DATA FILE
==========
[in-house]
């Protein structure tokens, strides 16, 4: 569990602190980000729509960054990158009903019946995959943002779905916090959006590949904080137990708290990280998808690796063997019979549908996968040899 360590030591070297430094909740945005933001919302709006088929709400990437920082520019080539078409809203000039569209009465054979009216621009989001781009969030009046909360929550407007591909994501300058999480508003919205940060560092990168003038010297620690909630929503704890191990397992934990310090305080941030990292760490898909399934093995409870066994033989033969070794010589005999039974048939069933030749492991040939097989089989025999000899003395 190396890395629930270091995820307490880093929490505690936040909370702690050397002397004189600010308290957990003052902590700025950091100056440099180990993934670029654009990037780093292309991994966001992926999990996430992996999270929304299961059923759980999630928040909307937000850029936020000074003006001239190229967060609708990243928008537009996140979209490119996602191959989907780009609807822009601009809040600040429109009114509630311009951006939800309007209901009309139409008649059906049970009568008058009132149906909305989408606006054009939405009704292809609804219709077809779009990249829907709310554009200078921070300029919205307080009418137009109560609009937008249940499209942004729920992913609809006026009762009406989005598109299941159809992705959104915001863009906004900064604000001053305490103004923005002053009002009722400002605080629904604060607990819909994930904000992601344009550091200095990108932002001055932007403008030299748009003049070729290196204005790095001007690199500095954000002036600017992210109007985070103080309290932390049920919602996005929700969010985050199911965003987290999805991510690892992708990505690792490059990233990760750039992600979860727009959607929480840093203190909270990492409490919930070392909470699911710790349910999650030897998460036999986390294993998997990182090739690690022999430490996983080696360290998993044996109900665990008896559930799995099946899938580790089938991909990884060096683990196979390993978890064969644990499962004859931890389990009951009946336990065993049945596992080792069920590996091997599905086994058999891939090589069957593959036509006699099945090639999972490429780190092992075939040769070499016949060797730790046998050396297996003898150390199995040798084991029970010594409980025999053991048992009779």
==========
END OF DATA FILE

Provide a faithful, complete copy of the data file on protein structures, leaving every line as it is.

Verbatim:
[in-house]
């Protein structure tokens, strides 16, 4: 569990602190980000729509960054990158009903019946995959943002779905916090959006590949904080137990708290990280998808690796063997019979549908996968040899 360590030591070297430094909740945005933001919302709006088929709400990437920082520019080539078409809203000039569209009465054979009216621009989001781009969030009046909360929550407007591909994501300058999480508003919205940060560092990168003038010297620690909630929503704890191990397992934990310090305080941030990292760490898909399934093995409870066994033989033969070794010589005999039974048939069933030749492991040939097989089989025999000899003395 190396890395629930270091995820307490880093929490505690936040909370702690050397002397004189600010308290957990003052902590700025950091100056440099180990993934670029654009990037780093292309991994966001992926999990996430992996999270929304299961059923759980999630928040909307937000850029936020000074003006001239190229967060609708990243928008537009996140979209490119996602191959989907780009609807822009601009809040600040429109009114509630311009951006939800309007209901009309139409008649059906049970009568008058009132149906909305989408606006054009939405009704292809609804219709077809779009990249829907709310554009200078921070300029919205307080009418137009109560609009937008249940499209942004729920992913609809006026009762009406989005598109299941159809992705959104915001863009906004900064604000001053305490103004923005002053009002009722400002605080629904604060607990819909994930904000992601344009550091200095990108932002001055932007403008030299748009003049070729290196204005790095001007690199500095954000002036600017992210109007985070103080309290932390049920919602996005929700969010985050199911965003987290999805991510690892992708990505690792490059990233990760750039992600979860727009959607929480840093203190909270990492409490919930070392909470699911710790349910999650030897998460036999986390294993998997990182090739690690022999430490996983080696360290998993044996109900665990008896559930799995099946899938580790089938991909990884060096683990196979390993978890064969644990499962004859931890389990009951009946336990065993049945596992080792069920590996091997599905086994058999891939090589069957593959036509006699099945090639999972490429780190092992075939040769070499016949060797730790046998050396297996003898150390199995040798084991029970010594409980025999053991048992009779």